• This module introduces the various contexts in which the contemporary practices of art, photography and independent filmmaking are defined, debated and displayed. Designed to support your first steps as practitioners within the wider field of the visual arts in the 21st century, through lectures, discussions, screenings and exhibition visits, you will be introduced to the historical framework of modernity and post-modernity in order to understand the development and contemporary situation of their own discipline.

    The module is organised as discrete but related teaching blocks that progress from broader questions of cultural practice to the more specific debates that have framed the historical development of the related practices of fine art, independent film and photography. In the first block, emphasis is placed on the notion of practice in the visual arts by addressing the historical, theoretical, social and political factors that have affected our understanding of its function. In the second block, you will pursue programme-specific strands that focus on the key debates, theoretical questions and changing contexts of each discipline. Throughout there is an emphasis on the introduction of key analytical, critical and research skills, and through close engagement with visual sources, historical texts and contemporary critical writing you will begin to develop the tools necessary to discuss, conceptualise and reflect on your own emerging practice.

     

Year 2

  • You develop portfolios of independent photography and a journal that demonstrate a growing awareness of the photographic specialism or context to which your photography relates. The development of an independent photographic practice is supported through group seminars, lectures, workshops and tutorials. You research the historical and contemporary context of that specialism and deliver seminars in which you visually contextualise their practice. Elective 'slide seminars' in which your work is seen immersed within examples of photography from diverse professional contexts act as a platform for discussion of style, aesthetics and ideas.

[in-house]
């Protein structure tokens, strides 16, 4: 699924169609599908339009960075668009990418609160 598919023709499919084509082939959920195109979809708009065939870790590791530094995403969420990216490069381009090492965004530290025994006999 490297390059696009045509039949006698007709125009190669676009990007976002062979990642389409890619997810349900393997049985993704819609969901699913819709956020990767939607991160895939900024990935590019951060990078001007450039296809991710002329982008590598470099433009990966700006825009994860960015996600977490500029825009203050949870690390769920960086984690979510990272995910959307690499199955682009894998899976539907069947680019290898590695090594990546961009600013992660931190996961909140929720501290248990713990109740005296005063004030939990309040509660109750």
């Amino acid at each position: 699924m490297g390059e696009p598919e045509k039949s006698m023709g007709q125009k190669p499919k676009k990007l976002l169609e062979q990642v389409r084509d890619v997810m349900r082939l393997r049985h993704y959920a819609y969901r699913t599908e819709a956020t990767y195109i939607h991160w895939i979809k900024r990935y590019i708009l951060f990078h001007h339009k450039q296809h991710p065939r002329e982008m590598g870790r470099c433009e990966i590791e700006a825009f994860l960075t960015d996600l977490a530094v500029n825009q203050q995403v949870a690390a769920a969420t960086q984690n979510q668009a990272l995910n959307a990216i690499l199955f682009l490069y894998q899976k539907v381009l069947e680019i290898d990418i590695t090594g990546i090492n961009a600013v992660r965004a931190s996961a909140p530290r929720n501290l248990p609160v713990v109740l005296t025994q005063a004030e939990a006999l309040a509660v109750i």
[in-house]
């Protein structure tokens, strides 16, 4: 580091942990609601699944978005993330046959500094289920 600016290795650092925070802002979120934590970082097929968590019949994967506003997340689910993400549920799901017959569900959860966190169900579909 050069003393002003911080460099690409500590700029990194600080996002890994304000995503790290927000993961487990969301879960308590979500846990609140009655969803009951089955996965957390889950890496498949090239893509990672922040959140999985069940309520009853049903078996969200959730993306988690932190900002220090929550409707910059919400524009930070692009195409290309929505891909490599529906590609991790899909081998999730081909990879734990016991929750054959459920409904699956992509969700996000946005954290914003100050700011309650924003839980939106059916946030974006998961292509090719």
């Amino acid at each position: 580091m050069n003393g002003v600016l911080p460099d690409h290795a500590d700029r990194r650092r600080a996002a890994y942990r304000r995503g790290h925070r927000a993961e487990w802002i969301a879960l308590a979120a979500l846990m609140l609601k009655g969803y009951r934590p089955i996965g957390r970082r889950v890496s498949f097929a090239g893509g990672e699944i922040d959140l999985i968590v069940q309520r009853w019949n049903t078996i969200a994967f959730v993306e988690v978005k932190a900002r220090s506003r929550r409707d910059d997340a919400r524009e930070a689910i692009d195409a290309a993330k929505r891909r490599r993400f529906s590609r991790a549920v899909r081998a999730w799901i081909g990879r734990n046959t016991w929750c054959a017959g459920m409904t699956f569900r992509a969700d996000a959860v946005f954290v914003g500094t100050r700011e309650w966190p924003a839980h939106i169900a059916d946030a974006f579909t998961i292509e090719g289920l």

• You are supported to further develop identified technical skills and knowledge through participation in a series of analytical studio-based workshops. You are encouraged to build and extend this expertise through the development of your own independent practice. You also have the opportunity to participate in collaborative projects in the fields of fine art, advertising, live art and fashion photography. The module also enables you to further develop your confidence in working critically as individuals and in groups. You continue to use journals as a means of analysing your practice, context, research and making evident your thinking and working processes – as well as mapping expertise acquired.

     
  • On this module you will consider the implications of different modes of presentation on your evolving independent photographic practices. You will develop a new body of photographic work which form the core of your portfolio and end of module presentation. You will produce and present a body work conceived and delivered as a group exhibition / publication as an introduction to professional development which is explored more fully at Level 6 (Year 3). This is designed to help you start the process of developing the skills that will equip them for professional life. Teaching is delivered through lectures, seminars, workshops and tutorials. A series of theoretical lectures complement the practical aspects of the module.

     
  • Building on the historical contexts introduced at Level 4 (Year 1), this module concentrates on the theoretical frameworks in which photography is produced, consumed and interpreted today. Introducing case studies emerging from current trends in contemporary photographic practice, the module is taught as a combination of lecture, seminar, workshop and exhibition visits through which you will be encouraged and enabled to identify and experience the vital links between practice and research. The political, social, philosophical and aesthetic issues driving current practice will be introduced via lecture and seminar discussion, focused and deepened through independent reading and research, and applied and evaluated through workshops on research practice. With reference to key texts that have informed the development of photographic theory, you will acquire the knowledge and analytical skills to build a framework within which to engage with the critical contexts in which photography operates. You will also develop research methods appropriate to the study and practice of their discipline, propose an area of research for development at Level 6, and begin to contextualise and make sense of the concerns emerging in your own practice.